I spent yesterday with colleagues who are training for lay ministry in the Church of England: all of them experienced in and committed to the deep, tough work of listening. Those training for Pastoral Worker ministry reflect on listening in three spheres: listening to God, listening to self, and listening to others.
Yesterday wasn’t about listening. Yesterday we talked about the mission of the chuch: the work that each of us, as disciples is drawn into as we work for transformation; bringing integrity to that line of the Lord’s Prayer “your kingdom come, your will be done” prayed, as Grace Thomas reminded us, not in the future tense but the present.
Yesterday wasn’t about listening. Except it was. Time and again conversation came back to the reality of mission not as “doing to”, but “being with”: as Sam Wells has so helpfully expounded in his recent work.
The work of being with starts and ends with listening. And Kathryn Mannix knows this too, using in her recent book Listen: How to find the words for tender conversations, the same language as Wells to argue that we root our work for others not in “interfering”, but in asking first, and listening, “Being with, walking alongside: not doing to” (118).
Mannix writes out of her context as a palliative care doctor, and yet she writes not only for the clinical environment, but for those who might find themselves needed to engage in tender conversation – that’s all of us. Using a clear structure on which to hang both treasures of wisdom and anecdotes that ground them – as well as the encouragement that it’s normal to get this wrong sometimes, that we get better with practice – she talks her readers through how to create, shape and finish difficult conversations, likening the art of conversation to a dance: “forwards and backwards, sharing and preserving the space” (3).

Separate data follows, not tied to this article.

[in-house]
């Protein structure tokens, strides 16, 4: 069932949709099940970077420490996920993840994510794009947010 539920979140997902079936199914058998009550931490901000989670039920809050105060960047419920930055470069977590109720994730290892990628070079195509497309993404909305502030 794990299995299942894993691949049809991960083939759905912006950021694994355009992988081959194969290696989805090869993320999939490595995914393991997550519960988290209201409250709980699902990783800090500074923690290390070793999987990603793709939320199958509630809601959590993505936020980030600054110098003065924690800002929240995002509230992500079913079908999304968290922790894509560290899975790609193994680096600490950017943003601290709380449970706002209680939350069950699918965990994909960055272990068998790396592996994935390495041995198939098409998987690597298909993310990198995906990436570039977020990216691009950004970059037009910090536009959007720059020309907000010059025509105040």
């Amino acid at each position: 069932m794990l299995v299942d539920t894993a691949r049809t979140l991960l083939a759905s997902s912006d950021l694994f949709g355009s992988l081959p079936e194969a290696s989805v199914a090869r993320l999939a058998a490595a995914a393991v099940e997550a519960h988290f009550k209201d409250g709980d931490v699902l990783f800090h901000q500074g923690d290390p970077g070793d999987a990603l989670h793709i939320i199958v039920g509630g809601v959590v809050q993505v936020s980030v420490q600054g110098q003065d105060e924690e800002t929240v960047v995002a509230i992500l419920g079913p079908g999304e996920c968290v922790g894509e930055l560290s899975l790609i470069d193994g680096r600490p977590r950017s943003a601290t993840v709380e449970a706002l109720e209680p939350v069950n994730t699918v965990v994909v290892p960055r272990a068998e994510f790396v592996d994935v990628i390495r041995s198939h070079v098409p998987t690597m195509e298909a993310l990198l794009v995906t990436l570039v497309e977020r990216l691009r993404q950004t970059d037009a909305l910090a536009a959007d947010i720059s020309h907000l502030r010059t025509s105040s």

There is much in Mannix’s writing that we can bring into dialogue with questions of power and leadership. I remain deeply moved by Rosie Harper and Alan Wilson’s reimagining of an episcopal ministry rooted in attentive, responsive listening in To Heal and not to hurt: their exploration of harmful culture in the Church of England. Towards the end of the book, they reshape the narrative of one survivor of abuse, imagining how a tender conversation may have brought healing rather than fresh hurt.
Al Barratt and Ruth Harley, in Being Interrupted, touch on the power dynamics of tender conversations through Nelle Morton’s ideas of ‘hearing to speech’: “speaking first to be heard is power-over. Hearing to bring forth speech is empowering” (137). Mannix draws this out in her anecdote about ‘Mr A’ and ‘Jake’: “By suspending all judgement and offering him a space for shared thinking, Mr A surprised Jake, who was expecting a disciplinary conversation” (54).
Few within the Church of England would argue that attentive listening to others is unimportant, or irrelevant for the mission and work of the church. So why are we still so bad at it? Perhaps because we parody the ministry of listening as a passive add on to be done by those who are calmer, gentler, less busy, less important, than me? Sure – listening is not glamorous and it asks us to shut up. Dedicated, intentional, attentive listening is hard work. But it’s not passive, and it’s far too fundamental to God, to a life of faith, to what it means to be a human being, to be left as an add-on to the Church’s ministry, done by a gentle few, while the rest of us get on with the important work of talking.